Holy Sisters 3D Developer Banned From Steam

Holy Sisters 3D

YouNeedATowel, a Russian developer of cheap anime-themed games, has been banned from Steam and all their games removed from the platform. This included Holy Sisters, Holy Sisters 3D and Call of Anime: Vietnam War, along with all of the DLC for each game.

The removals were spotted by the Nukige Group, who took note of not only each of the games being removed from Steam, but also their accompanying DLC, most of which were R18+ content patches.

If you check the SteamDB entry for Holy Sisters, it was banned on July 18th, ten hours after they banned the R18+ DLC for the game, which is kind of odd considering that if you check the SteamDB entry for the R18+_ DLC, it released alongside the game on June 10th, 2020.

In fact, the R18+ DLC for Holy Sisters was nuked at the same time both the base game and R18+ DLC for Holy Sisters 3D were banned.

If you check the SteamDB entry for Holy Sisters 3D, the base game was nuked on July 18th, 2020 at 07:15:09 UTC while the SteamDB entry for the R18+ DLC shows that it was nuked at the same time, along with the multiplayer add-on DLC.

Holy Sisters 3D originally released on June 19th, 2020 alongside the R18+ DLC, while the multiplayer add-on released on July 7th, 2020.

And before anyone claims that Valve nuked the games because they violated the store policies, that’s not true. You can check the archives of the store page for Holy Sisters 3D and find that it’s perfectly serviceable, and the gameplay trailer contains nothing that could be deemed obscene.

While the games didn’t have a huge playerbase – although they did have close to 2,000 followers on their developer curator list – there were still gamers asking about the removals over on the Steam forums.

The same applied to Call of Anime: Vietnam War, where various forum users were asking about why the game was removed from the storefront. According to the SteamDB entry, Call of Anime: Vietnam War was also nuked on July 18th, the same time as Holy Sisters 3D.

What’s interesting, though, is that it released on July 17th, 2020, just a day before it was banned. The R18+ artbook for Call of Anime: Vietname War was also banned a day after release as well, according to the SteamDB entry.

Once again, the archive of the store page shows that there was nothing that could be deemed obscene or rule-breaking according to Valve’s standards, and the gameplay trailer was completely tame.

There’s also nothing hinting at why the developer was banned on Exophase, or their curator list, or the Steam community hub, leaving people curious as to why Valve decided to nuke them now?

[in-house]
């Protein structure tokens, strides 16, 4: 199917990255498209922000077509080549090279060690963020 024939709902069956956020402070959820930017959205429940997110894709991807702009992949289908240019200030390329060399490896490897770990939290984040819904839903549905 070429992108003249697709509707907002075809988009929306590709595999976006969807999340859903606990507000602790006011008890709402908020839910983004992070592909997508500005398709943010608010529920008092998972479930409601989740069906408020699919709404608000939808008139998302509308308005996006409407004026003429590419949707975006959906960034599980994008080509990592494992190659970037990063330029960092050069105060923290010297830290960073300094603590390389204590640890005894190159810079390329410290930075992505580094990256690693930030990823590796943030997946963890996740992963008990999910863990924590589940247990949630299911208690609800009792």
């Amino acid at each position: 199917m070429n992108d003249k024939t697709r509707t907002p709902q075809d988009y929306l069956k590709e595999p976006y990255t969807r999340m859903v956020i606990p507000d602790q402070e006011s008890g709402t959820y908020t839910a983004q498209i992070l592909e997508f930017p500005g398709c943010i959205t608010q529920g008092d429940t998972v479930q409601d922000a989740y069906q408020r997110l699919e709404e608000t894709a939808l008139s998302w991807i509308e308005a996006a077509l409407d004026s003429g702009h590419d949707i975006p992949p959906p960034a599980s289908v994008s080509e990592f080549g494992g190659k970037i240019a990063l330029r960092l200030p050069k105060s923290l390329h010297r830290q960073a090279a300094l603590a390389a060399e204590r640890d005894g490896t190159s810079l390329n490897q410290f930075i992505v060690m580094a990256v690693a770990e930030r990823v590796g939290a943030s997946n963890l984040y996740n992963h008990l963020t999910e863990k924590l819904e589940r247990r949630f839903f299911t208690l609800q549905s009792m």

Usually when this happens they cite “review manipulation” as the cause, which is what they did to some Chinese developers a while back. The developers offered to have Valve run forensics on their hard drives and networks to prove their innocence, but Valve denied them the offer.

Based on the timing of the bans and the fact that they came shortly after the release of YouNeedATowel’s latest release, which contained R18+ content, it’s likely that they didn’t like their content and the focus on anime-style females and decided to nuke the developer’s content.

Call of Anime Vietnam War

If it was review manipulation they could have made an announcement or statement about it to clarify the matter. If it was due to asset-flips or copyrighted material, they also could have made an announcement or issued a statement about to clarify the matter.

Now if they claim that YouNeedATowel made troll games, they would have to do a much better job of proving that’s the case given that they allowed Black Lives Matter on the Steam store and it’s not even a game; you don’t even get to play, it’s just eight minutes of a timer and then you get kicked out.

If that’s not a troll game, I don’t know what is.

As for YouNeedATowel, it seems pretty obvious someone at Valve didn’t like the anime-girl themed games they released and decided to ban them. Some people are purportedly claiming that it’s due to copyright infringement, but usually if a copyright holder issues a DMCA to Valve to have a product removed, the “Buy” button is disabled but the store page stays, which is what happened to the Star Control games during the Stardock dispute.The ability to purchase the games are removed until the disputes are resolved. In this case, the entire developer’s library was nuked without warning or an announcement.